The Silver Chair, I expect. But in Cornish, do you put the adjective first, like in English or do you put it following as in French? "Arghansek", because of its similarity to Argentum in Latin, L'Argent in French & Ag in the Periodical table in Chemistry, must surely mean silver in Cornish as well, whilst Gador must mean chair.


Yes, usually the adjective comes after the noun (there are a few adjectives that go before it, rather like French). "Chair" is actually "kador" — it mutates to "gador" after "an" (the) because it's a feminine singular noun. Mutations are fun. :D (They're something that happens in all the Celtic languages.)

"Arghans" is silver (same root as the Latin, you're right). I made it "arghansek" as an adjective — "silvery" — although it might be more correct to say An Gador Arghans for a chair that is literally made of silver. I'll need to follow that up with a more expert linguist. The main reason I'm hesitating is that "arghans" can also mean money — presumably from the time when coins were made out of real silver — and so An Gador Arghans could also mean The Money Chair. :-o

waggawerewolf27 wrote:By the way, where you have other metals to mine such as tin & lead, it sometimes happens that Silver is also mined there. Would that also be the case in Cornwall?


It is, actually! I don't think Cornwall has huge deposits of silver (more tin and copper), but it does have some. I read somewhere that of all the types of mineral on earth, 90% of them are found in the Cornish peninsula, but I don't know how accurate that is...

waggawerewolf27 wrote:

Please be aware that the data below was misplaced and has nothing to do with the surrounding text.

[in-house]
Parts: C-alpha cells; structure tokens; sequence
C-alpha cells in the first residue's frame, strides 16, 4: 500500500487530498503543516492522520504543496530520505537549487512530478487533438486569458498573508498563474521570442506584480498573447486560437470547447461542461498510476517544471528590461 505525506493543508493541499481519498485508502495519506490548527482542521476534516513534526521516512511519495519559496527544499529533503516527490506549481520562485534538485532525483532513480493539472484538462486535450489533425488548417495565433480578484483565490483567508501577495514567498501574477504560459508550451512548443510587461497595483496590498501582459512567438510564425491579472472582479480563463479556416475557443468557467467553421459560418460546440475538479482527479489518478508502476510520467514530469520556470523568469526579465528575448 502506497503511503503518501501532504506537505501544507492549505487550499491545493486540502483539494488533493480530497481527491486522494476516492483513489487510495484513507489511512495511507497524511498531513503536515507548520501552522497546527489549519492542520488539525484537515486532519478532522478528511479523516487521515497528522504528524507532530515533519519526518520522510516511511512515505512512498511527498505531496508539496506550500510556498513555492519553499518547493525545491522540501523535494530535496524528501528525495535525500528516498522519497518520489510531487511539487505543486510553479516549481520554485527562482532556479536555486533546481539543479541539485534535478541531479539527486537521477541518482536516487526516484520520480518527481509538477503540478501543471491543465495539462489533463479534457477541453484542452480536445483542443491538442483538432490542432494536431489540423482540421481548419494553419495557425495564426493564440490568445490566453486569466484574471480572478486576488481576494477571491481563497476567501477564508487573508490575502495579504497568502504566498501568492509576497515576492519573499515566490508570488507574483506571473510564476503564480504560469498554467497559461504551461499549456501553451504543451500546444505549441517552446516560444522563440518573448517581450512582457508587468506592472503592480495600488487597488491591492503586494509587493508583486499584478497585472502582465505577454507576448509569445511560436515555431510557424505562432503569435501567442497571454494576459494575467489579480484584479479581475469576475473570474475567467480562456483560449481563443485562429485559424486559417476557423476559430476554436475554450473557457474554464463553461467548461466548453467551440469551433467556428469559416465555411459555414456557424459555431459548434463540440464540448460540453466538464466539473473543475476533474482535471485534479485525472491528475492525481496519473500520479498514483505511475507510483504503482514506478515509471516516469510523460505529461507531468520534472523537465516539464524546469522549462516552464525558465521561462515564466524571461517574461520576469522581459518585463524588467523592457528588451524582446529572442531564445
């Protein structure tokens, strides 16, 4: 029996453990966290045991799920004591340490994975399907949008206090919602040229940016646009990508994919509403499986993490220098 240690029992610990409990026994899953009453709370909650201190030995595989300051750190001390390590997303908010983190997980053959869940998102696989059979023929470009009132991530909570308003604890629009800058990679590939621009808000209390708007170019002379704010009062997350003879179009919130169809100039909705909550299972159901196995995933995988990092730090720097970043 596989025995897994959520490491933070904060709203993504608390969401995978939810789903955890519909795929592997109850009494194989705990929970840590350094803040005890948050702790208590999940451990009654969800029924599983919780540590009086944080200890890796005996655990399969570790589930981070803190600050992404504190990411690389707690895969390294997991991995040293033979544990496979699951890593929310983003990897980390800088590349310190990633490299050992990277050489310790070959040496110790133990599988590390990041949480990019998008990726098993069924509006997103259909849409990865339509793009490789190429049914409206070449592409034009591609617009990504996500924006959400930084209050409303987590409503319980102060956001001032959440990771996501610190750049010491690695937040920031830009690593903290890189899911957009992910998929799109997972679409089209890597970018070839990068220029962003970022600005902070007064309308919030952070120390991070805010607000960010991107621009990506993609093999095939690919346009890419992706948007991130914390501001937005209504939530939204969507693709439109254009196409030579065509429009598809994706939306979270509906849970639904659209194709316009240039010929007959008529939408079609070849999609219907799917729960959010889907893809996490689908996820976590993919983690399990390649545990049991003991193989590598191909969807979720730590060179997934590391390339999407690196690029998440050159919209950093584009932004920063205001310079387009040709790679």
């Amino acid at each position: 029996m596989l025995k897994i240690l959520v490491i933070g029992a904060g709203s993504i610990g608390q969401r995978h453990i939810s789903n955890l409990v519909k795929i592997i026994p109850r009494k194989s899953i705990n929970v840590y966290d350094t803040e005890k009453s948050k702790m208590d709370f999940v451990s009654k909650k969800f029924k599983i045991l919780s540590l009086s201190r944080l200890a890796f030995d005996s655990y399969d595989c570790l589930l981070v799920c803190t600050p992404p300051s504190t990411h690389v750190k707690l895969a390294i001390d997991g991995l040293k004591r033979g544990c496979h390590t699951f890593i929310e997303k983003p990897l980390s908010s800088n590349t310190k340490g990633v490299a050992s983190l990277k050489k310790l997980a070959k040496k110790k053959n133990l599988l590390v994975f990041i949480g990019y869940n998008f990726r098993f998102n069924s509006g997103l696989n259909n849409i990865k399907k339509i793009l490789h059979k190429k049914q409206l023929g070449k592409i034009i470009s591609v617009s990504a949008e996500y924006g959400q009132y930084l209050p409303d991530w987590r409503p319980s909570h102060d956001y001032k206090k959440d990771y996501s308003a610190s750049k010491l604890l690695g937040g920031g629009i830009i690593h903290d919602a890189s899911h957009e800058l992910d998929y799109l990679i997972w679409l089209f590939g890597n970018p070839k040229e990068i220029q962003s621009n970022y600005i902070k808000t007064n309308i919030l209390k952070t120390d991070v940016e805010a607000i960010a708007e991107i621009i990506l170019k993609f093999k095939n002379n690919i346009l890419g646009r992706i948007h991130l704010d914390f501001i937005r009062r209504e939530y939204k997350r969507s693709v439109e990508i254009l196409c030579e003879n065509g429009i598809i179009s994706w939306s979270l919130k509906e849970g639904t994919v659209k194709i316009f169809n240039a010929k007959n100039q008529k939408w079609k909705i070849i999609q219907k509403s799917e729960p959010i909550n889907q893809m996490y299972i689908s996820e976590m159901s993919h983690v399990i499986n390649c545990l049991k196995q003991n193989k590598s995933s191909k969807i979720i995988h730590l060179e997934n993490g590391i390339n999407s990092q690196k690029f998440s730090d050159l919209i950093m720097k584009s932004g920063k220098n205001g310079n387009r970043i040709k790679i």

An Margh ha'y Vaw
I guess that Margh means horse whilst Vaw means boy?


Yes. "Boy" is "Maw", actually — the V is another mutation (after "y" for "his").

waggawerewolf27 wrote:
Noy an Huder
Noy must mean "nephew" whilst "Huder" means Magician. Or is it the other way around?


Yes, the first way around. Again, it's that quirk of Cornish word order — literally "Nephew the Magician" = "The Magician's Nephew". (Whereas I expect in French you would have to make it "The Nephew of the Magician".)

waggawerewolf27 wrote:
An Diwettha Batel
Now this is tricky. I take it that Diwettha is last, whilst Batel could be battle?


Yes. Actually, comparatives/superlatives in Cornish can go either before or after the noun and I don't think one way is considered more "correct" than the other. I've phrased it as "An Diwettha Batel" because it's the same as the word order in English, but I believe it would be equally correct to say "An Vatel Dhiwettha" (more mutations there for a feminine singular noun and the adjective following it). I've still got a lot of grammar to learn before I can be absolutely sure on some of these things...

Well parsed! :ymapplause: Now it's late in the UK and I must get to i-)